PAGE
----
Yong’s book gives us a glimpse (see how visual language shows up in communication?) into the endless ways animals experience the world, an impressive feat for one book. It reignited a curiosity in me that is sometimes snuffed out by the rushed pace of society. My morning walks with my pup in the woods have been transformed. 


Reigniting Curiosity 

As we head off on the same path we walk daily, my dog immediately has his nose to the trail. Years ago I attended a seminar on conservation dogs and was wowed by the power and capability of the canine nose. I’ve known for years the cognitive importance of letting your dog take time to sniff on walks rather than yanking them along each time they stop. But now, I’m invested in the story he’s reading. I see each stop as a different bulletin board, conveying messages from animals who have passed before, shaping his understanding of his environment.  Which animals were here, how long ago, in which direction did they go, and are they still in the area? And on it goes.


Two trail camera pics - one of a bobcat pooping, one of 2 dogs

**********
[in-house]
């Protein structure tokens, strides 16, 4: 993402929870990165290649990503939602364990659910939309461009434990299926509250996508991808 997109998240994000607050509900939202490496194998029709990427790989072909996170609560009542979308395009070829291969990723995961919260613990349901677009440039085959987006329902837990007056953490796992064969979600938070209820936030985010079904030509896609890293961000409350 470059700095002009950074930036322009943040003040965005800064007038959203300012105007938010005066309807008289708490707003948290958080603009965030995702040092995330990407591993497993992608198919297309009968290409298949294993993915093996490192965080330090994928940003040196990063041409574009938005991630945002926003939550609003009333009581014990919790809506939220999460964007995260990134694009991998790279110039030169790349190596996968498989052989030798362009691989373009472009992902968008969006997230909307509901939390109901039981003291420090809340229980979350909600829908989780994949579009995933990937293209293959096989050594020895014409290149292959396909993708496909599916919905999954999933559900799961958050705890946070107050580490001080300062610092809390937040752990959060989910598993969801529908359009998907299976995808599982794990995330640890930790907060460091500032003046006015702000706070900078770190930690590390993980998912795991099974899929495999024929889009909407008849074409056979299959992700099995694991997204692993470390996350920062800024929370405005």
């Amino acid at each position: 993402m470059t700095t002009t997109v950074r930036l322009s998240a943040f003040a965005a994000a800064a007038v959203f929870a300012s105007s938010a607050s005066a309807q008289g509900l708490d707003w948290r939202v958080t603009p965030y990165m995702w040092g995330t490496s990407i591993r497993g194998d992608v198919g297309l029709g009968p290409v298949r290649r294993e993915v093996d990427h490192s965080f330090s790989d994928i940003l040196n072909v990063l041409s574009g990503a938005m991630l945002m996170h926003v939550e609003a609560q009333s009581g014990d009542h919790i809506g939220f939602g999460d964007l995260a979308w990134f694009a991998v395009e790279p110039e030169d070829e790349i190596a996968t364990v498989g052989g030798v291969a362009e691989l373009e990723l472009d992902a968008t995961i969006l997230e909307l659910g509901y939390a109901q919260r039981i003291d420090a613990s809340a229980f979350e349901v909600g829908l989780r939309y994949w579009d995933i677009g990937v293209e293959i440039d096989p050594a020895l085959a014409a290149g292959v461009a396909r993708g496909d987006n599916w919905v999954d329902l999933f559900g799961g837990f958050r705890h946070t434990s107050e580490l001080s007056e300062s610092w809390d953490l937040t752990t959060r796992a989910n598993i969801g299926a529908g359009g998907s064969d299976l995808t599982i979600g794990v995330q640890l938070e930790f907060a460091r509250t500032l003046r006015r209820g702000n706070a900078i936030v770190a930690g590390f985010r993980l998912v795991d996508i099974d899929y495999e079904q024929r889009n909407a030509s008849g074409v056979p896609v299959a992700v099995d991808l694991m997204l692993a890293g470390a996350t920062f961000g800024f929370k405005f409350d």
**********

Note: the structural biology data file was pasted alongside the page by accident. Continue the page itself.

Solving the mystery on the trail cam!

I recently got to “see” into his world. We found a scat on the trail which my dog was incredibly interested in. He sniffed that thing for, what seemed to me, an uncomfortably long time. The scat was (fortunately) deposited right in front of my trail camera. I brought the memory card home, popped it into my computer, and went through all the photos. It took me an hour and 3 days of footage to see all the animals that my dog likely “saw” in one minute of sniffing: other dogs marking the scat, deer, opossums, and finally the bobcat that left it behind.  


On my way back up to the house, I heard sandhill cranes calling their incredibly loud bugle noise as they flew overhead. I saw the diminishing remains of the dark-eyed junco flock that had resided in my woods for winter but were already

heading north towards their breeding grounds in the Arctic Circle. While I previously would have